Vendome Keeps the Spirits Flowing

by Maggie Kimberl |

There’s a good chance that nearly every drop of distillate you’ve tasted has been produced with the help of this family-owned Kentucky business.

There are four major industrial manufacturers of distillation equipment in the world, and only one of them is located in the United States. If you’ve toured distilleries or breweries just about anywhere, you’ve likely noticed its name emblazoned on stills, fermenters, cookers and other pieces of custom-fabricated equipment: Manufactured by Vendome Copper & Brass Works Incorporated, Louisville, Kentucky.
 

Now in its fourth generation of family leadership, Vendome operates from an assemblage of offices, warehouses and manufacturing space in Louisville’s historic Butchertown neighborhood and has installed stills in distilleries from Japan to Ireland, Swaziland to Switzerland and many places in between. Crews fabricate each piece of equipment by hand and to exacting specifications, and travel the world to service all of the equipment Vendome sells. In addition to distillation and brewing equipment, Vendome also manufactures specialized equipment for the pharmaceutical industry and other sectors, including food and dairy. Vendome’s diversification and high level of customer service is a big part of the company’s continued success.

 

 

The roots of Vendome reach back to the turn of the 20th century, when Elmore Sherman began working for Cincinnati-based Hoffman, Ahlers and Co. as a bookkeeper. The company manufactured all kinds of copper goods, and specialized in whiskey stills. The company opened a Louisville branch in 1879, in large part to position itself closer to the heart of the bourbon industry. After several leadership changes, Sherman was was put in charge of the Louisville office and eventually became Vice President.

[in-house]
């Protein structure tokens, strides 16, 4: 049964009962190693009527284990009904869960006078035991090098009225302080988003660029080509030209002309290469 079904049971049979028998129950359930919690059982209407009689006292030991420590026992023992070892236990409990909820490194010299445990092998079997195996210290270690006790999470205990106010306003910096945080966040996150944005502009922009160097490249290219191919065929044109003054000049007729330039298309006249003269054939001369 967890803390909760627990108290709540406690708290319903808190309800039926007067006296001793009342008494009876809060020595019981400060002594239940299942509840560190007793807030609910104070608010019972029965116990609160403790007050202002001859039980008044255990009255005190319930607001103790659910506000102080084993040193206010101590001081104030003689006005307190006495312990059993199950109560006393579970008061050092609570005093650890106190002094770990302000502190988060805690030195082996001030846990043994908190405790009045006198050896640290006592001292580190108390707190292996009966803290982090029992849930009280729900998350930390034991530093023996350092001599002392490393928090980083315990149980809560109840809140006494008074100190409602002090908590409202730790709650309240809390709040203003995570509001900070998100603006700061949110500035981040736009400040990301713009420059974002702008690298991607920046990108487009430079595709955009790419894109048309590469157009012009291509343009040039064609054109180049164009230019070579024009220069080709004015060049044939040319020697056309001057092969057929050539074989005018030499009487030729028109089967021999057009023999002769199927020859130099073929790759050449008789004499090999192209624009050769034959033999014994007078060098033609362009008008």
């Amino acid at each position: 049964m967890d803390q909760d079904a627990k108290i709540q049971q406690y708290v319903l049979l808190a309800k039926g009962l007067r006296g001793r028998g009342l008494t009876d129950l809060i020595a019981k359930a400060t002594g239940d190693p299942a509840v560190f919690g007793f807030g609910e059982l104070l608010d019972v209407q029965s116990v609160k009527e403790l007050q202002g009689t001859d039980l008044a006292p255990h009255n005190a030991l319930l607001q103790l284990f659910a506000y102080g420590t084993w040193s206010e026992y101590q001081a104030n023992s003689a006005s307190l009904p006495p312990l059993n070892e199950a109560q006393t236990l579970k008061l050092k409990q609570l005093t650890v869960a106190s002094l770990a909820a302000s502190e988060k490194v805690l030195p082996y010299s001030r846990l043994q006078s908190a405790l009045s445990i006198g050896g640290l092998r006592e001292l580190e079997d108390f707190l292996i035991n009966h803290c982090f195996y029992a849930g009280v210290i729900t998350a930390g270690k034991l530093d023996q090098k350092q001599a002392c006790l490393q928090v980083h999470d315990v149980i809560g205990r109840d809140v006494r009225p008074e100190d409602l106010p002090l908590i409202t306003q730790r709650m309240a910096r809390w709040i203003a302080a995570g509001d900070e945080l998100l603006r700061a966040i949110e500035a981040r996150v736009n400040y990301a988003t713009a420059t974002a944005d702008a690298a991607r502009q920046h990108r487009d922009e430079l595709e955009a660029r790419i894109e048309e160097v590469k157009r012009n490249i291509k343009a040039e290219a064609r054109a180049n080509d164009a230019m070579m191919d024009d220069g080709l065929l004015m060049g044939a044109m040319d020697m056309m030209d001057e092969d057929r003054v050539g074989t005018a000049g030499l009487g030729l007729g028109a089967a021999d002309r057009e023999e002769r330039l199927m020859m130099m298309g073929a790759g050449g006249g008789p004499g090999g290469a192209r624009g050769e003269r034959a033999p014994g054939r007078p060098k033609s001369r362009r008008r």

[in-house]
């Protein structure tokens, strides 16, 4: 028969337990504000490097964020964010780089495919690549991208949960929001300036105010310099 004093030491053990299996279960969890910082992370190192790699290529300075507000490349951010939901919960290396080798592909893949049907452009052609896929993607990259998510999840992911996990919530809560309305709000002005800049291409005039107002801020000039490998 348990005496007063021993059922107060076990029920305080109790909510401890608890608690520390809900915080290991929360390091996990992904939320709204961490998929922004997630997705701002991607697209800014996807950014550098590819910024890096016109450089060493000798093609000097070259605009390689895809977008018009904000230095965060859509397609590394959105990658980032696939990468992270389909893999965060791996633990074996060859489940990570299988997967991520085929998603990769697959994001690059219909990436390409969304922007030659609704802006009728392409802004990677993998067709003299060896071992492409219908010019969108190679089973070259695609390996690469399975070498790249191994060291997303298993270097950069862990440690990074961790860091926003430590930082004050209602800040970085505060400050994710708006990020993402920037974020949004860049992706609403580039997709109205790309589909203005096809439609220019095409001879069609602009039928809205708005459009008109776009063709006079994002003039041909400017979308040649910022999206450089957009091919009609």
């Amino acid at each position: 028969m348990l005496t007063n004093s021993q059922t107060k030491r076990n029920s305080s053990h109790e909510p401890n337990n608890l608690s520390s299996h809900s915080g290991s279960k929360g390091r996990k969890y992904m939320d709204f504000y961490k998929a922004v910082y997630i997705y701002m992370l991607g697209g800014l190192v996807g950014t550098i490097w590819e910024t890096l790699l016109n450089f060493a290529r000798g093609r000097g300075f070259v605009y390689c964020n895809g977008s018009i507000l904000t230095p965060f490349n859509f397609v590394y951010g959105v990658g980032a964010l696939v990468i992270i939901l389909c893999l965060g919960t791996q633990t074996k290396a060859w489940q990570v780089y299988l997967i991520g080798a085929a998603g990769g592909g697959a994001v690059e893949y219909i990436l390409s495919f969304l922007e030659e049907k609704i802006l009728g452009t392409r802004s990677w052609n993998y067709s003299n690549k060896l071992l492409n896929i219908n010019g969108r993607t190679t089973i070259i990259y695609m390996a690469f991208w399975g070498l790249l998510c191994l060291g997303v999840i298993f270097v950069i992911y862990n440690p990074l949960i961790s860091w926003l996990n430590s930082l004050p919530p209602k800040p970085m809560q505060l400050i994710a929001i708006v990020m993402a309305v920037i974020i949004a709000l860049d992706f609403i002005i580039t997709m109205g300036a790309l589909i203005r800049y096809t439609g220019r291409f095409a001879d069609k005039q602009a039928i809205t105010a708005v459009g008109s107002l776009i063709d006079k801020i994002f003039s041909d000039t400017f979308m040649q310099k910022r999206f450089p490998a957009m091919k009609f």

Though the exact founding date is a bit murky, the Sherman family, who still owns and operates Vendome, believe that Elmore Sherman sold his first Vendome-branded still around 1908, and incorporated the business in 1912.

 

shop bourbon ad

 

Like all other aspects of the spirits industry, Prohibition took a toll on Vendome. The company continued to service stills at the few distilleries that were able to obtain medicinal licenses during that time, and also sold stills in Mexico, Panama and Burma.

 

If you drive past Vendome today (public tours aren’t currently available), you might notice a relic of this bygone era sitting incongruously on a side porch. It’s the original doubler Vendome made for Mary Dowling when she relocated her Waterfill & Frazier distillery from Tyrone, Kentucky, to Juarez, Mexico, when Prohibition became the law of the land. The brand survived long past Prohibition and, although it’s no longer being produced, is currently owned by Heaven Hill.

 

Vendome again faced hardship when the Ohio River flooded in 1937 and filled its buildings to the rafters, yet still they carried on. During World War II, Vendome turned its attention to making ethanol distillation equipment for the war effort, while continuing to manufacture and service whiskey stills.

 

 

Vendome-3

 

In the market for a new Vendome still today? Expect to wait at least a year. Craftsmanship takes time, and Vendome fields about four to six orders each month for new distilleries, in addition to daily orders for maintenance and parts. The same 70 folks who build the stills travel to service them, and at any time as many as half of them are out in the field installing and servicing equipment. And, with all the craft distilleries popping up throughout the state and around the country, business shows no sign of slowing any time soon.

 

Photography courtesy of Vendome Copper & Brass Works

 

Visit the shop for Bourbon Gear and more!

The swimsuit Mark Spitz wore in 72 Olympics was made in Paris, Kentucky

Kentucky for Kentucky